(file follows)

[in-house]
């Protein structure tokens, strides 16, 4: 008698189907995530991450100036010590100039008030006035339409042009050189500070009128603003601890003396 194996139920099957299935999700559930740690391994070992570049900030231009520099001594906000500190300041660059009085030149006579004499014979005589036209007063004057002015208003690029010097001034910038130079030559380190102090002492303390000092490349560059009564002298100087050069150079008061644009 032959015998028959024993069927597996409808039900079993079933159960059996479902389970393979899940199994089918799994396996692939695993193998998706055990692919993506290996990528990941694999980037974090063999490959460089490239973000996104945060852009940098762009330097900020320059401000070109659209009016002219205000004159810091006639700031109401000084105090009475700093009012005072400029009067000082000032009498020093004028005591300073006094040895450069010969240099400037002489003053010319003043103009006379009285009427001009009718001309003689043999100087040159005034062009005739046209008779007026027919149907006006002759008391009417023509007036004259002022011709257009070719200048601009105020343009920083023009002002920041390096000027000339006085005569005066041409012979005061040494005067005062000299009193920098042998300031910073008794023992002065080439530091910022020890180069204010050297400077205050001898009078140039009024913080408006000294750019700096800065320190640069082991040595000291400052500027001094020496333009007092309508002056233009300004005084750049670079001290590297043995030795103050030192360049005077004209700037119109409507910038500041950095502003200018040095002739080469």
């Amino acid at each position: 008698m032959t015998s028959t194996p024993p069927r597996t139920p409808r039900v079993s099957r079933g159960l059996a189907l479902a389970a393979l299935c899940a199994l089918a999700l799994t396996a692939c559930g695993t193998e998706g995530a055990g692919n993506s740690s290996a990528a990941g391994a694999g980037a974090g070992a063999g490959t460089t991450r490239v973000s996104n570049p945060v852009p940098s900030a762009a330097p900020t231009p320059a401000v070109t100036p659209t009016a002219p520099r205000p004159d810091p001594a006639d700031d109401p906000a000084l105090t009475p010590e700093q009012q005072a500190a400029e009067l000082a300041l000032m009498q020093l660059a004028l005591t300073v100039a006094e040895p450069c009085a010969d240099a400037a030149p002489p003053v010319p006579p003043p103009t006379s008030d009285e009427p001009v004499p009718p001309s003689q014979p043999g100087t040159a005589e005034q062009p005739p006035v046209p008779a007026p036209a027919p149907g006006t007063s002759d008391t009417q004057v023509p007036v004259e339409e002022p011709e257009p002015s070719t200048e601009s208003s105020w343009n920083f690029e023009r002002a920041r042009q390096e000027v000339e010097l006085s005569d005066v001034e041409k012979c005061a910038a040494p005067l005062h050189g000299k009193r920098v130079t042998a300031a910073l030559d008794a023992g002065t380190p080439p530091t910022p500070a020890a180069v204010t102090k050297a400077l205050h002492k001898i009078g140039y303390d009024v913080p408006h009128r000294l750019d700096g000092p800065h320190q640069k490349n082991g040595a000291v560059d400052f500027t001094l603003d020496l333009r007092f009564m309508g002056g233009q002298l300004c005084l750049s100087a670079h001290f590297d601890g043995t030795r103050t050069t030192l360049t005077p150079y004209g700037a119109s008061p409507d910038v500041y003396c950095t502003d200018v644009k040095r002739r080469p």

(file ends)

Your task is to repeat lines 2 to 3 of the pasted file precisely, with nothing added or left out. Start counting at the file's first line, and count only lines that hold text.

């Protein structure tokens, strides 16, 4: 008698189907995530991450100036010590100039008030006035339409042009050189500070009128603003601890003396 194996139920099957299935999700559930740690391994070992570049900030231009520099001594906000500190300041660059009085030149006579004499014979005589036209007063004057002015208003690029010097001034910038130079030559380190102090002492303390000092490349560059009564002298100087050069150079008061644009 032959015998028959024993069927597996409808039900079993079933159960059996479902389970393979899940199994089918799994396996692939695993193998998706055990692919993506290996990528990941694999980037974090063999490959460089490239973000996104945060852009940098762009330097900020320059401000070109659209009016002219205000004159810091006639700031109401000084105090009475700093009012005072400029009067000082000032009498020093004028005591300073006094040895450069010969240099400037002489003053010319003043103009006379009285009427001009009718001309003689043999100087040159005034062009005739046209008779007026027919149907006006002759008391009417023509007036004259002022011709257009070719200048601009105020343009920083023009002002920041390096000027000339006085005569005066041409012979005061040494005067005062000299009193920098042998300031910073008794023992002065080439530091910022020890180069204010050297400077205050001898009078140039009024913080408006000294750019700096800065320190640069082991040595000291400052500027001094020496333009007092309508002056233009300004005084750049670079001290590297043995030795103050030192360049005077004209700037119109409507910038500041950095502003200018040095002739080469």
């Amino acid at each position: 008698m032959t015998s028959t194996p024993p069927r597996t139920p409808r039900v079993s099957r079933g159960l059996a189907l479902a389970a393979l299935c899940a199994l089918a999700l799994t396996a692939c559930g695993t193998e998706g995530a055990g692919n993506s740690s290996a990528a990941g391994a694999g980037a974090g070992a063999g490959t460089t991450r490239v973000s996104n570049p945060v852009p940098s900030a762009a330097p900020t231009p320059a401000v070109t100036p659209t009016a002219p520099r205000p004159d810091p001594a006639d700031d109401p906000a000084l105090t009475p010590e700093q009012q005072a500190a400029e009067l000082a300041l000032m009498q020093l660059a004028l005591t300073v100039a006094e040895p450069c009085a010969d240099a400037a030149p002489p003053v010319p006579p003043p103009t006379s008030d009285e009427p001009v004499p009718p001309s003689q014979p043999g100087t040159a005589e005034q062009p005739p006035v046209p008779a007026p036209a027919p149907g006006t007063s002759d008391t009417q004057v023509p007036v004259e339409e002022p011709e257009p002015s070719t200048e601009s208003s105020w343009n920083f690029e023009r002002a920041r042009q390096e000027v000339e010097l006085s005569d005066v001034e041409k012979c005061a910038a040494p005067l005062h050189g000299k009193r920098v130079t042998a300031a910073l030559d008794a023992g002065t380190p080439p530091t910022p500070a020890a180069v204010t102090k050297a400077l205050h002492k001898i009078g140039y303390d009024v913080p408006h009128r000294l750019d700096g000092p800065h320190q640069k490349n082991g040595a000291v560059d400052f500027t001094l603003d020496l333009r007092f009564m309508g002056g233009q002298l300004c005084l750049s100087a670079h001290f590297d601890g043995t030795r103050t050069t030192l360049t005077p150079y004209g700037a119109s008061p409507d910038v500041y003396c950095t502003d200018v644009k040095r002739r080469p």